It ain’t news, but bears repeating. The 4-door sedan has lost both favor and fervor in the automotive sales sweepstakes. Sure, Accords and Camrys will continue to move, and we suspect there will always be a buyer for a Civic or Corolla. But beyond the volume brands the beating heart of the 4-door sedan or sport sedan is diminished; the pulse remains perceptible, but just barely. In much the same way as Carson begat Fallon and Yamaha’s XS650 is now the FZ-07, yesterday’s 4-door is quickly morphing in to today’s crossover. And yeah, you’ve guessed it from the headline: the next 5 Series is arguably today’s RX 350.
This, then, is something relatively new. Take the practical outcome of combining a midsize platform and 5-door configuration with design that looks to have come from a junior high after-school detention, and you have a fairly reliable summation of what the new-for-’17 RX 350 constitutes. From its gaping (or is it gasping?) mouth to the chiseled side panels and aggressively sculpted hatch, there ain’t much that’s left from mom’s (your mom, my mom – virtually everyone’s ‘mom’ bought or leased one) RX. And while not sure why advanced design needs to be polarizing, we’ll admit it: Lexus’ new design direction would seem to be moving the metal, if that metal is atop a crossover or SUV platform. Sedans? Not so much…
Beneath the sheetmetal is an upgraded platform that makes the 5 Series reference almost credible. Under the RX hood is 3.5 liters of DOHC V6, now producing 295 horsepower and 267 lb-ft of torque. And if you’re inclined to dismiss a naturally aspirated V6 as soooo last century, know there remains a lot to be said (if you have the word count) for six naturally-aspirated cylinders when compared to four turbocharged cylinders. We’re all about of-this-century, but we think the RX and GS Lexus platforms are more appropriate to ‘six’ than ‘four’, regardless of what intake plumbing you happen to attach to the four.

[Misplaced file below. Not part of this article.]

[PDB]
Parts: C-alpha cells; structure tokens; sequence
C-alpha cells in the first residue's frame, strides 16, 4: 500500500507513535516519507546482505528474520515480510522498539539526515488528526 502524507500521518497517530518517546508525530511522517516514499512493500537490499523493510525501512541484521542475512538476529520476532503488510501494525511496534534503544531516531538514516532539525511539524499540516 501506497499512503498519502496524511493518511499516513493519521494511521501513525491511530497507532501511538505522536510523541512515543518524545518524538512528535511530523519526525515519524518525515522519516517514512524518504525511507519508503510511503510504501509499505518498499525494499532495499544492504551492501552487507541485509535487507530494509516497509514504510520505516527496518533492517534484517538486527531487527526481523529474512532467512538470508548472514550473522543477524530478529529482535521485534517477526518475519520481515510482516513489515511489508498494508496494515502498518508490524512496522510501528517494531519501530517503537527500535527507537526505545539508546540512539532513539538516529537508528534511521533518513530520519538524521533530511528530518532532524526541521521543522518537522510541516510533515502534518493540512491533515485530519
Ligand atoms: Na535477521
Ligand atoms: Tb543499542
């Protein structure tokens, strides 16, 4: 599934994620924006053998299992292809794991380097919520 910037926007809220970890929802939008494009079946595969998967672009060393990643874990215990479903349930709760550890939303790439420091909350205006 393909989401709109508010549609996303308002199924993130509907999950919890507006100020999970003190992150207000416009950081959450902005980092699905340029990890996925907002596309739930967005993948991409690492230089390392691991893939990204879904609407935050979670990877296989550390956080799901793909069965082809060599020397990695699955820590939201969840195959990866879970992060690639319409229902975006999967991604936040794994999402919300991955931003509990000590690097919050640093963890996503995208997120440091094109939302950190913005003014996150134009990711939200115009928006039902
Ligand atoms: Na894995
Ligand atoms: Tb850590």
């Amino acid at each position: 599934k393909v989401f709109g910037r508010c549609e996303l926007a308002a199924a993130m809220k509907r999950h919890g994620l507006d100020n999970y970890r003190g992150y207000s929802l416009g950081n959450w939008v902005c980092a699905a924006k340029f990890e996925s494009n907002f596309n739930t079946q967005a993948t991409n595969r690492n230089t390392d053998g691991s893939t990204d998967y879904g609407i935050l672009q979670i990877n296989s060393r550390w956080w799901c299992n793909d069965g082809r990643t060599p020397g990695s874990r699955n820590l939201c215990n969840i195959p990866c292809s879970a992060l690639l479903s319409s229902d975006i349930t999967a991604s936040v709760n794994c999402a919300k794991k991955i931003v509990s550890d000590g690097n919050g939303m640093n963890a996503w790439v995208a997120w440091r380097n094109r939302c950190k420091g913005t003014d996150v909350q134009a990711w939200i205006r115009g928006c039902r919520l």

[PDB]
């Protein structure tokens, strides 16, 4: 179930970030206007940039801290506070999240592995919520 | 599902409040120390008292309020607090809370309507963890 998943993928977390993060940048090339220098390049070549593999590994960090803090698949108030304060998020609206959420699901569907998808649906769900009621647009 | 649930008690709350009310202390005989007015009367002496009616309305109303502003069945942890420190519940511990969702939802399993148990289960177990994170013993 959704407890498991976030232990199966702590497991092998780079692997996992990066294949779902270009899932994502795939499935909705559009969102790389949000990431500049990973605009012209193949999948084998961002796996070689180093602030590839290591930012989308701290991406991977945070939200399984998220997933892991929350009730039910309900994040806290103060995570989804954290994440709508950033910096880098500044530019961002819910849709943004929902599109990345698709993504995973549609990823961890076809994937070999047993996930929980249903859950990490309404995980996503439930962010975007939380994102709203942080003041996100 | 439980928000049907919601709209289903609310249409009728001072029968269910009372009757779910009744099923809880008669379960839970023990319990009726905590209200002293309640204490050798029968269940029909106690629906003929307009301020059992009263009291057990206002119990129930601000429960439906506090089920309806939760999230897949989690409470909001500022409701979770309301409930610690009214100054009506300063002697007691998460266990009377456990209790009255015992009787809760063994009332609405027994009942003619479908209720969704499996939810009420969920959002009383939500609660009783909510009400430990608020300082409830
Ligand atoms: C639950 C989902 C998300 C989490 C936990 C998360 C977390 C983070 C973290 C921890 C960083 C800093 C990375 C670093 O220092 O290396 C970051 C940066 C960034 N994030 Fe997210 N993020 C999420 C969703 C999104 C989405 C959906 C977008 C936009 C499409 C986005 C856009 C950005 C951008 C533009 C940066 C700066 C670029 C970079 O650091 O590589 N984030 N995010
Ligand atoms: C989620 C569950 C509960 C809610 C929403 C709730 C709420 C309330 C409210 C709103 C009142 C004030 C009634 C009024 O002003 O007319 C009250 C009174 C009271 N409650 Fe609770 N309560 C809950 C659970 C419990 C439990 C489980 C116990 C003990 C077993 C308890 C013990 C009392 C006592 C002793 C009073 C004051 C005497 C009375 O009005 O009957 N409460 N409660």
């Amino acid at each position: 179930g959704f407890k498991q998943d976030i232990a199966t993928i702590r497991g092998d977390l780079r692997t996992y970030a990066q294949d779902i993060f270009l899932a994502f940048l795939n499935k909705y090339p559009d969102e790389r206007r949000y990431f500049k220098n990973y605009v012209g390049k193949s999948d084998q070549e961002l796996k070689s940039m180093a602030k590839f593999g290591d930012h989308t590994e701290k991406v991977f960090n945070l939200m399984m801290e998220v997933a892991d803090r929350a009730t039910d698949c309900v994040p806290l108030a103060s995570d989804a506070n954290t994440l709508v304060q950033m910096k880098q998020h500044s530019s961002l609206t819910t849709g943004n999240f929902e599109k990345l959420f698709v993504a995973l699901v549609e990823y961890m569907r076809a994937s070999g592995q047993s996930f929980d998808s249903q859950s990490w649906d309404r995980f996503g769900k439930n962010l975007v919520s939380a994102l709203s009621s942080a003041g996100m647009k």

Available in both front-and-all-wheel drive, the V6’s 295 horses are connected to the pavement via an 8-speed auto. And if it’s Lexus AWD (All-Weather Drive – catchy?) you opt for, the rear diff receives Lexus’ Active Torque Control. That’s just the thing for navigating the mall parking lot before the snow removers have had a chance to get there…
Inside, Luke will be blown away by the attention to detail, especially when outfitted with the RX 350’s F Sport accoutrements. The buckets are both comfortable and supportive, without the claustrophobic feel that often comes with a ‘sport’ descriptive. The dash layout is definitely of this century and not the next one, so for Luke this will be the prequel. But we will continue to argue the need for more analog and less digital; changing bands on the radio should be a one-step process, not two. And adjusting ventilation, even with only a few days in the car, should be intuitive – and not, notably, counterintuitive.
On the road, the RX – even in F Sport trim – is appropriately docile when you want, while surprisingly visceral if that sort of driving is what you have in mind. I liked the driving dynamic a lot, and while no one – even a Skywalker – will use the RX on a track day, you wouldn’t be embarrassed if joining the BMW Club for a poker run.
Base pricing on the RX 350 is $43K, or $46,000 if opting for the AWD. Our F Sport starts at $50K, can easily run (with packages and options) past $55K and might – MIGHT – hit $60,000. That, of course, is a lot of money, and would provide you with a host of competitors, including those from the BMW and Benz showrooms.
We liked the RX 350 F Sport, but only after we got behind the wheel; the walk-up was excruciating. But it doesn’t matter what we like. Luke – we guarantee – will love it.